This is the finished product, hanging on a door. It’s looking longer than it should be – it reaches my ankles – and that’s because the yarn and pattern stretches. I also had to fiddle with the pattern a bit – okay, a lot. It’s a nice and easy pattern – granny stitches – but unfortunately, there were some mistakes and omissions in the pattern, and I had to figure out and fill in the blanks a few times.
See the wavy ends at the bottom? In the pattern picture, this is showing as straight and rectangular. I followed the instructions on the pattern, and it came out wavy. I frogged and started over, and frogged again, making sure to follow the pattern step by step. It still came out wavy, so I left it like that. I think it adds a nice touch to it, anyway.
The pattern didn’t say anything about adding buttons, but I added them. The front was a bit loose, so I added buttons so that I can close the front if I wanted to.
Oh, and the hood! It’s turned out a bit bigger than it should, because I miscounted stitches again *sigh* But it doesn’t look bad, so no frogging needed.
All in all, I’m pretty happy with it. This is my first attempt at ‘big’ clothing items. And now that my brain has caught on to clothes construction, I’ll be coming out of my comfort zone to try making more jackets and tops. One more skill to add to the collection!
I thought I was done with this modified Baktus pattern scarf. Vaguely, I remembered reading of a scarf pattern that was straight on one side, and the increase and decrease was on the other side. As usual, miscalculating on the amount of yarn and the number of stitches, I finished the two balls of yarn that I had with a scarf that was more of a trapezoid than an obtuse triangle. So I put it away …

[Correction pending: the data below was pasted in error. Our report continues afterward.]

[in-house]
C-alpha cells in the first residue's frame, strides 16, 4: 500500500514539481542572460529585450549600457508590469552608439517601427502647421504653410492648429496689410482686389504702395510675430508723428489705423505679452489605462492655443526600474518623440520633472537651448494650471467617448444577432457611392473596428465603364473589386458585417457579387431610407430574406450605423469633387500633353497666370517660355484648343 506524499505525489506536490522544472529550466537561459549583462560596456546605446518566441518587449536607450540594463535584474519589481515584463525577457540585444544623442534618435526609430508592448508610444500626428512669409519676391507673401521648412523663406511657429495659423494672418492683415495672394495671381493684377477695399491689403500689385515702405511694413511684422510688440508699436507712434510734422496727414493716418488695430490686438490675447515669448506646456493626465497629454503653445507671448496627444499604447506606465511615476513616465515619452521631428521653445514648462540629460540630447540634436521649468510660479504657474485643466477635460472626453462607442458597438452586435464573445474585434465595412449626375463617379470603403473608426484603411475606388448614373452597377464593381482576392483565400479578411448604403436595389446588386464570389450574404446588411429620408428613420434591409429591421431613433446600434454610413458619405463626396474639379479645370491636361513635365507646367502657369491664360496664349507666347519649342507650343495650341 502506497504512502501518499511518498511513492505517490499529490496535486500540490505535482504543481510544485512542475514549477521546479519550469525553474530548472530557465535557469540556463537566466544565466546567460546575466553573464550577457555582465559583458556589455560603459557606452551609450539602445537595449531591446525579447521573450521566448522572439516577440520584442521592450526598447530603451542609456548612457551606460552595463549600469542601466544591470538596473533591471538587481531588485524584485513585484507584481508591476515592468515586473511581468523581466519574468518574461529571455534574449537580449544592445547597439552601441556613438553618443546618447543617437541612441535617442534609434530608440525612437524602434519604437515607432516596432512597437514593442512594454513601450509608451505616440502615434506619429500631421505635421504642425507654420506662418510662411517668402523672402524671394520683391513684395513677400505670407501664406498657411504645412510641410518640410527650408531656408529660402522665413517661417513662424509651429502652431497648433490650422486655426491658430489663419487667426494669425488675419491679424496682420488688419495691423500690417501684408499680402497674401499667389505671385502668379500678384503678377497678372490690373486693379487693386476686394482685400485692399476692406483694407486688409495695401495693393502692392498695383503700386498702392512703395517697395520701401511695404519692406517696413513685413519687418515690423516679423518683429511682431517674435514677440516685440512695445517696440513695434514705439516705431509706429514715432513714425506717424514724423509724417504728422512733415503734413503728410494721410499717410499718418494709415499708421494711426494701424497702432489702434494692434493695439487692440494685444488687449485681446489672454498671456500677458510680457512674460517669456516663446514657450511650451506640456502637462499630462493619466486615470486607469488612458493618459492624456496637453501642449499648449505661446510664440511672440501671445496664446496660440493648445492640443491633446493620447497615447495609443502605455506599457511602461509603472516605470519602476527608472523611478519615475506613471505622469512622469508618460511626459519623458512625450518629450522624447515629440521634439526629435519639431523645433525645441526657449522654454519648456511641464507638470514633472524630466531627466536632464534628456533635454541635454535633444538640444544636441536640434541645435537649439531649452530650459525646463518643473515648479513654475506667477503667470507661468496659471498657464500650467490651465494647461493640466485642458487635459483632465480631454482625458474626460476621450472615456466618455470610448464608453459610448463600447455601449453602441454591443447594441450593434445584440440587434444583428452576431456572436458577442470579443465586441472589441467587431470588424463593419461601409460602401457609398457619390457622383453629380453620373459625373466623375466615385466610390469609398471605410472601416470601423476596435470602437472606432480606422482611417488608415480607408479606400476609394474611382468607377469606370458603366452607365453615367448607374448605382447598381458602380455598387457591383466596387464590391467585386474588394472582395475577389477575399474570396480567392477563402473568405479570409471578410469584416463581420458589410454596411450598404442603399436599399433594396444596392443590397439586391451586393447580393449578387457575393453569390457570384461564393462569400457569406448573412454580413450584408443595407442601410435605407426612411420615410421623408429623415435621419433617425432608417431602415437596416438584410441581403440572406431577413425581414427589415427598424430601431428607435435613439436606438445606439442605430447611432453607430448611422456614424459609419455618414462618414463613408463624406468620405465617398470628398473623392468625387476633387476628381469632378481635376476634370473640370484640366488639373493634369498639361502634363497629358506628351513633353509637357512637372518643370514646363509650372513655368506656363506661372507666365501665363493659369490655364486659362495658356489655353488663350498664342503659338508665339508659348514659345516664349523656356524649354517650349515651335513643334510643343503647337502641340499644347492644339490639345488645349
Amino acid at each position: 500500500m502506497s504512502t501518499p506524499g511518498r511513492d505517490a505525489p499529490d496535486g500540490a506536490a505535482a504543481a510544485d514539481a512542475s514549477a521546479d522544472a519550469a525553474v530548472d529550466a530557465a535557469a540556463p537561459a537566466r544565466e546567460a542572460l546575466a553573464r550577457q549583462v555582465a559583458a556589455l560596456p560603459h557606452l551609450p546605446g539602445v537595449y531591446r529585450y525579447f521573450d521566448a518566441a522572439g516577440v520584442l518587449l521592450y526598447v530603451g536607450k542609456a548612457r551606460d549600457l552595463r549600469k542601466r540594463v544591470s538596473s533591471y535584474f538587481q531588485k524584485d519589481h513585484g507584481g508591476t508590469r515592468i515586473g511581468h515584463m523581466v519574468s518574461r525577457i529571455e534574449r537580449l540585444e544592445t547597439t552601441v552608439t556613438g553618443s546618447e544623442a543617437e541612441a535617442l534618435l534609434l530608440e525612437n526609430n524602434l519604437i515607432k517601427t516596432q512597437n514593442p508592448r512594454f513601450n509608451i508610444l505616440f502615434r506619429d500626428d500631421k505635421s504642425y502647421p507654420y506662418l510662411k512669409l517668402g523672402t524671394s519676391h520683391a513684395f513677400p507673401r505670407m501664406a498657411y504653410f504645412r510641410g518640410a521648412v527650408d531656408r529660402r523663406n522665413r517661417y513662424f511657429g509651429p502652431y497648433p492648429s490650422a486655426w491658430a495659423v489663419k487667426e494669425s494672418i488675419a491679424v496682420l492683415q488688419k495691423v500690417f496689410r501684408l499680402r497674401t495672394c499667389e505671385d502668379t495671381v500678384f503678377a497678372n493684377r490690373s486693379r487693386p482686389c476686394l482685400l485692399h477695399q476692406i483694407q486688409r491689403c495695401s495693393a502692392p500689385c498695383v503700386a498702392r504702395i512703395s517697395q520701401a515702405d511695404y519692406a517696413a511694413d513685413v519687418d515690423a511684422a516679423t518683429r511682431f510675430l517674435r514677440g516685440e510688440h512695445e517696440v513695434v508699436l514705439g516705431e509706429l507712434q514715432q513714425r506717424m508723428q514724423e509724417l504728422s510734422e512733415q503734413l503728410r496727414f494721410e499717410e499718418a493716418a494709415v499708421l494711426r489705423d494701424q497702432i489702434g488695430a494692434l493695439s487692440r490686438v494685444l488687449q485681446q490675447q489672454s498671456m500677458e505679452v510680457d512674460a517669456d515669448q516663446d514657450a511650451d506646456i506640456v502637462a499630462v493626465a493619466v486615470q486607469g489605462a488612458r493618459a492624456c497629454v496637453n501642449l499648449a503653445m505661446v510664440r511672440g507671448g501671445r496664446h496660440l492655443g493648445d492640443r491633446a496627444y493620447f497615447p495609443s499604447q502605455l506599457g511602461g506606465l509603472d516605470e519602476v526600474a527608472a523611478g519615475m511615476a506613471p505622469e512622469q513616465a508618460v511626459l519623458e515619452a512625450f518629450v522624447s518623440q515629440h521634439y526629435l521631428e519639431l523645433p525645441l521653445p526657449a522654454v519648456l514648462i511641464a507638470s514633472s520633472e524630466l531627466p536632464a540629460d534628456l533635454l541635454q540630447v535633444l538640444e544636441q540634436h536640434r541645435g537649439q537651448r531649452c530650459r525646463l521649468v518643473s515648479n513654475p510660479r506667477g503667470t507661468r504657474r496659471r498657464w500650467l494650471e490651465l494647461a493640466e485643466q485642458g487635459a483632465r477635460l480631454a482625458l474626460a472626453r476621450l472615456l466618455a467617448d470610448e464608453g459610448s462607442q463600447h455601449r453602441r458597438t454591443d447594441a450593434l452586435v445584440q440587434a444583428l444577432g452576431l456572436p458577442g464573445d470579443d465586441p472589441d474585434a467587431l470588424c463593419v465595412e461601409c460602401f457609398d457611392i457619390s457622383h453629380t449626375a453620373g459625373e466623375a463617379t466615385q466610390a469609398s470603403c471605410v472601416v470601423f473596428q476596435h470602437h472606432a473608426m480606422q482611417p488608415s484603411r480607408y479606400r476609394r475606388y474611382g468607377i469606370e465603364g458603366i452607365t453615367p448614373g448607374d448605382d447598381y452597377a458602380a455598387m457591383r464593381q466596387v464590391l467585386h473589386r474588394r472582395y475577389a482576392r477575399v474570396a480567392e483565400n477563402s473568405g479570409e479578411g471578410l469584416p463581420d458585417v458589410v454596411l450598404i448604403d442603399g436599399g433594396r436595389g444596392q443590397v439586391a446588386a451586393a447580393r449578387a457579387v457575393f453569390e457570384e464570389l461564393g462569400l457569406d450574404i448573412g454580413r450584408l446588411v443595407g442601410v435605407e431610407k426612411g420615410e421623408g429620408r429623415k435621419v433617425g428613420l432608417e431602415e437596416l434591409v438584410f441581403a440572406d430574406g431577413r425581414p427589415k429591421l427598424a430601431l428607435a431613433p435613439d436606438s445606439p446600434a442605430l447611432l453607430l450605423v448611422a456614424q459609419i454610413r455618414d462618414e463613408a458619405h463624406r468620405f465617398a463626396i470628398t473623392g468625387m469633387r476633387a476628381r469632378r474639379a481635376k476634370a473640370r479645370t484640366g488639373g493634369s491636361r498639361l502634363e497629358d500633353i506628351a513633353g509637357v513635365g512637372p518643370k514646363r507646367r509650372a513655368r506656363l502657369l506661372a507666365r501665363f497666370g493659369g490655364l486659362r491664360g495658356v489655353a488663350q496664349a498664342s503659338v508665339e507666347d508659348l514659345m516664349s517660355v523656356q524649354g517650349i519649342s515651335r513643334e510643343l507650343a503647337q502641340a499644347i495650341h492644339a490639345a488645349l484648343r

Until I discovered two more balls stashed away in my ‘yarn for current WIPs’ that I had forgotten about ! You see why you need to organize your yarn, so that you know how much yarn you have for a project that you’re working on, or know where to look for more? lol … Oh, and now I know what this yarn is … the first two didn’t have labels, so I didn’t know if I could find these selling anywhere. These two balls had the labels folded and inserted in the middle of the wound-up balls.
Good … I could use the two balls to knit a border around, making the scarf bigger and wider. The stitches would be perpendicular to the body, but I figured that would be an interesting design instead. hmmm … just noticed that I’m using a lot of geometry terms for this scarf …
I got tired of picking up stitches, so I decided that I would just crochet the border around, instead of cramming all those stitches to knit on the circular needles. Pattern instructions would usually say ‘crochet evenly around’. Well, because of the thick and think strands, and the resulting thick and thin stitches, it didn’t feel that it was an even crocheting around. I continued on, anyway, loosening and tightening the stitches as I went along. Every once in a while, I would insert two single crochets in a loose stitch, so that the yarn wasn’t pulling across tightly with one single crochet, or too loose because it stretched too much.
So now, I have another finished scarf … yaaayy ! It is in some sort of triangle shape now, and the border edges are kind of rolling up … but it’s so nice and soft and squishy …